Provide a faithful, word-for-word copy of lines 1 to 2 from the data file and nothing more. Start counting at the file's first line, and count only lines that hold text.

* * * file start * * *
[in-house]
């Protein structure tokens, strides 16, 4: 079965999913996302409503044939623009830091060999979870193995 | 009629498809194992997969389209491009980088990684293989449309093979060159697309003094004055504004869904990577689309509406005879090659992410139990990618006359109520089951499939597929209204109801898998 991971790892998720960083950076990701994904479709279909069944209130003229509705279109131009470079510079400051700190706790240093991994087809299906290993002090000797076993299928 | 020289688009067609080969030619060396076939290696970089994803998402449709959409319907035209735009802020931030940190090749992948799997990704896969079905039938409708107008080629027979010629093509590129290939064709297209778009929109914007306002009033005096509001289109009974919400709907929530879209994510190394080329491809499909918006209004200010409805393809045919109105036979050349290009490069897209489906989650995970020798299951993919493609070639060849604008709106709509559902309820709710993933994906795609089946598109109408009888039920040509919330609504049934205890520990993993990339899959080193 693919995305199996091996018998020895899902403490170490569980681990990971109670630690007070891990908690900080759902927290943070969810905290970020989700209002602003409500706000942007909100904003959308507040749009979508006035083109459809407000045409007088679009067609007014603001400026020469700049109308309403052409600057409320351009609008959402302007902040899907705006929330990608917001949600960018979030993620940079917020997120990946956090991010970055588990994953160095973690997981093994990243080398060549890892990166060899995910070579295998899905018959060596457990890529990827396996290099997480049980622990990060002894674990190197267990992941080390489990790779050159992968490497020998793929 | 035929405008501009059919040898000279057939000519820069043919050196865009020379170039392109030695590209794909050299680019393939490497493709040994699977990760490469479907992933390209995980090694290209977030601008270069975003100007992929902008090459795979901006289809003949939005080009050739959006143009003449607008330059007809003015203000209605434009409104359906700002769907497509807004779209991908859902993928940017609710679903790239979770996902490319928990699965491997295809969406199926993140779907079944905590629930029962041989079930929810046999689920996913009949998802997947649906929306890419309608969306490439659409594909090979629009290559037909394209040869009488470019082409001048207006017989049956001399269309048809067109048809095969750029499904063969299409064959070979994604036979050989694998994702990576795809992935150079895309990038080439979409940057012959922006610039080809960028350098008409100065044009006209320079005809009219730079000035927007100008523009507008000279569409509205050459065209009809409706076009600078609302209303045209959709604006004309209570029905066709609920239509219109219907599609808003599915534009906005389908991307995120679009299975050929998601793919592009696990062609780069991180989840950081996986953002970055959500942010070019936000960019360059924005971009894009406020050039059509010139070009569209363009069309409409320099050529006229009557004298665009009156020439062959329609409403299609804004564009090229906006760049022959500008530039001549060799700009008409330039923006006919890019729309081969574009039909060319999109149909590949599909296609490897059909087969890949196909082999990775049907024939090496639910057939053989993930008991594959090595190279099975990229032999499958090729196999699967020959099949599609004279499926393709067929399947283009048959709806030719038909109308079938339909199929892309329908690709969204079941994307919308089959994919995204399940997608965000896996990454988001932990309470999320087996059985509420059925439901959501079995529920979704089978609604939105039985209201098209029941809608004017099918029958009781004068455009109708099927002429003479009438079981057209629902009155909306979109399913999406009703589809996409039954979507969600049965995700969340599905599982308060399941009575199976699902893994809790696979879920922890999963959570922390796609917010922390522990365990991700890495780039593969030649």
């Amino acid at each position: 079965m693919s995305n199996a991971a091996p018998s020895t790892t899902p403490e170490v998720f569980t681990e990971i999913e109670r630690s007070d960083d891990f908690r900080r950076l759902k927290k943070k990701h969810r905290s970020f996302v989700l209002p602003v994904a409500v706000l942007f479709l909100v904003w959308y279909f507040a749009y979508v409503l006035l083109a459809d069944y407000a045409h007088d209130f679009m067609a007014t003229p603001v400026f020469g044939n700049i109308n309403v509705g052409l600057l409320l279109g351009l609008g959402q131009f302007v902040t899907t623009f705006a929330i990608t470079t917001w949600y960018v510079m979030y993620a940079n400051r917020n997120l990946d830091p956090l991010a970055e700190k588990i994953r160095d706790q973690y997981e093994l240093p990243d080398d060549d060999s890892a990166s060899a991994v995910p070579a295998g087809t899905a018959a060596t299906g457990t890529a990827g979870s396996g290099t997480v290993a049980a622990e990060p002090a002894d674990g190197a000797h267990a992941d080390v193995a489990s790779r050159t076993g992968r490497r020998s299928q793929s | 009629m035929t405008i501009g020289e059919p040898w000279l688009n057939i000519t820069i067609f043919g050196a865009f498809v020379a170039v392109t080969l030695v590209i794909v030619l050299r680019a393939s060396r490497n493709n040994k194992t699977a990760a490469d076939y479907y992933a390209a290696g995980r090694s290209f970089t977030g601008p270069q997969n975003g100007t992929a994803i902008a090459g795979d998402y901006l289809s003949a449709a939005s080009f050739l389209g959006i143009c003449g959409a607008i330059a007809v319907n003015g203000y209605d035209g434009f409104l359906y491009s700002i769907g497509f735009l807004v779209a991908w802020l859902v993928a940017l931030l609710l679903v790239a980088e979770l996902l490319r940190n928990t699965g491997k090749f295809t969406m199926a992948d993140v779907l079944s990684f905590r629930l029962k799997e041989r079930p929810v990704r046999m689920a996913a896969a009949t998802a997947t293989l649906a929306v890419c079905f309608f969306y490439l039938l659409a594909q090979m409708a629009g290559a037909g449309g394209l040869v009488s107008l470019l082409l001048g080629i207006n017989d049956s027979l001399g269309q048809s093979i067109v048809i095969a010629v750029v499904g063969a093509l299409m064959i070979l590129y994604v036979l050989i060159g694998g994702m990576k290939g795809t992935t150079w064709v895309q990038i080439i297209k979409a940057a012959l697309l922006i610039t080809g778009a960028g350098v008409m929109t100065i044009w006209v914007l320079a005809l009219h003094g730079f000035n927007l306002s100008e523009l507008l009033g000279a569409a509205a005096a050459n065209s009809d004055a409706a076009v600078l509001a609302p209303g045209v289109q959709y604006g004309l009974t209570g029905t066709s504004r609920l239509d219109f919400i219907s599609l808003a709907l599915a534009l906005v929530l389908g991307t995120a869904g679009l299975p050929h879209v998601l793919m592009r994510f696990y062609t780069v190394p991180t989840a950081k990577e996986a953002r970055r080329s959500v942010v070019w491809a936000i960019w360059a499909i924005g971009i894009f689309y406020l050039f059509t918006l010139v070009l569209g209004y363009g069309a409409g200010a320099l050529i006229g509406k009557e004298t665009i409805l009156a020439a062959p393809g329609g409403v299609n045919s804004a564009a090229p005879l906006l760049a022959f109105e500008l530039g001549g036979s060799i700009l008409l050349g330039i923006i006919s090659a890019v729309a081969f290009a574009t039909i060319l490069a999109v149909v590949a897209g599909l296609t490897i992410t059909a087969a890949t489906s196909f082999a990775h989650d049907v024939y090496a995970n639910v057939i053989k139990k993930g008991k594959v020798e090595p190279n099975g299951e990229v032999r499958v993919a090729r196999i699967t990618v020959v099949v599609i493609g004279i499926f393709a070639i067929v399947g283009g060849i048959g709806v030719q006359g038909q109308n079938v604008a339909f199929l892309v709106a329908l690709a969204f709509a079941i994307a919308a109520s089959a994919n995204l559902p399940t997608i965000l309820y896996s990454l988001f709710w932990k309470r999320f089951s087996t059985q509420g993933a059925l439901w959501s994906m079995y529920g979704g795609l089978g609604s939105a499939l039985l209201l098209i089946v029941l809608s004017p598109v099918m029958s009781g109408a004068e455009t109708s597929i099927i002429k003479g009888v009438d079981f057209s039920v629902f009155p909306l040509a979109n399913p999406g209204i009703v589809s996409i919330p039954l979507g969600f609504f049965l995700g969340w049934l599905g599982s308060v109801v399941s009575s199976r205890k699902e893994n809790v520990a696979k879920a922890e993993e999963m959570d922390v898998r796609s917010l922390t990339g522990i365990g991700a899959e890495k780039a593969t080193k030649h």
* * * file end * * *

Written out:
[in-house]
């Protein structure tokens, strides 16, 4: 079965999913996302409503044939623009830091060999979870193995 | 009629498809194992997969389209491009980088990684293989449309093979060159697309003094004055504004869904990577689309509406005879090659992410139990990618006359109520089951499939597929209204109801898998 991971790892998720960083950076990701994904479709279909069944209130003229509705279109131009470079510079400051700190706790240093991994087809299906290993002090000797076993299928 | 020289688009067609080969030619060396076939290696970089994803998402449709959409319907035209735009802020931030940190090749992948799997990704896969079905039938409708107008080629027979010629093509590129290939064709297209778009929109914007306002009033005096509001289109009974919400709907929530879209994510190394080329491809499909918006209004200010409805393809045919109105036979050349290009490069897209489906989650995970020798299951993919493609070639060849604008709106709509559902309820709710993933994906795609089946598109109408009888039920040509919330609504049934205890520990993993990339899959080193 693919995305199996091996018998020895899902403490170490569980681990990971109670630690007070891990908690900080759902927290943070969810905290970020989700209002602003409500706000942007909100904003959308507040749009979508006035083109459809407000045409007088679009067609007014603001400026020469700049109308309403052409600057409320351009609008959402302007902040899907705006929330990608917001949600960018979030993620940079917020997120990946956090991010970055588990994953160095973690997981093994990243080398060549890892990166060899995910070579295998899905018959060596457990890529990827396996290099997480049980622990990060002894674990190197267990992941080390489990790779050159992968490497020998793929 | 035929405008501009059919040898000279057939000519820069043919050196865009020379170039392109030695590209794909050299680019393939490497493709040994699977990760490469479907992933390209995980090694290209977030601008270069975003100007992929902008090459795979901006289809003949939005080009050739959006143009003449607008330059007809003015203000209605434009409104359906700002769907497509807004779209991908859902993928940017609710679903790239979770996902490319928990699965491997295809969406199926993140779907079944905590629930029962041989079930929810046999689920996913009949998802997947649906929306890419309608969306490439659409594909090979629009290559037909394209040869009488470019082409001048207006017989049956001399269309048809067109048809095969750029499904063969299409064959070979994604036979050989694998994702990576795809992935150079895309990038080439979409940057012959922006610039080809960028350098008409100065044009006209320079005809009219730079000035927007100008523009507008000279569409509205050459065209009809409706076009600078609302209303045209959709604006004309209570029905066709609920239509219109219907599609808003599915534009906005389908991307995120679009299975050929998601793919592009696990062609780069991180989840950081996986953002970055959500942010070019936000960019360059924005971009894009406020050039059509010139070009569209363009069309409409320099050529006229009557004298665009009156020439062959329609409403299609804004564009090229906006760049022959500008530039001549060799700009008409330039923006006919890019729309081969574009039909060319999109149909590949599909296609490897059909087969890949196909082999990775049907024939090496639910057939053989993930008991594959090595190279099975990229032999499958090729196999699967020959099949599609004279499926393709067929399947283009048959709806030719038909109308079938339909199929892309329908690709969204079941994307919308089959994919995204399940997608965000896996990454988001932990309470999320087996059985509420059925439901959501079995529920979704089978609604939105039985209201098209029941809608004017099918029958009781004068455009109708099927002429003479009438079981057209629902009155909306979109399913999406009703589809996409039954979507969600049965995700969340599905599982308060399941009575199976699902893994809790696979879920922890999963959570922390796609917010922390522990365990991700890495780039593969030649």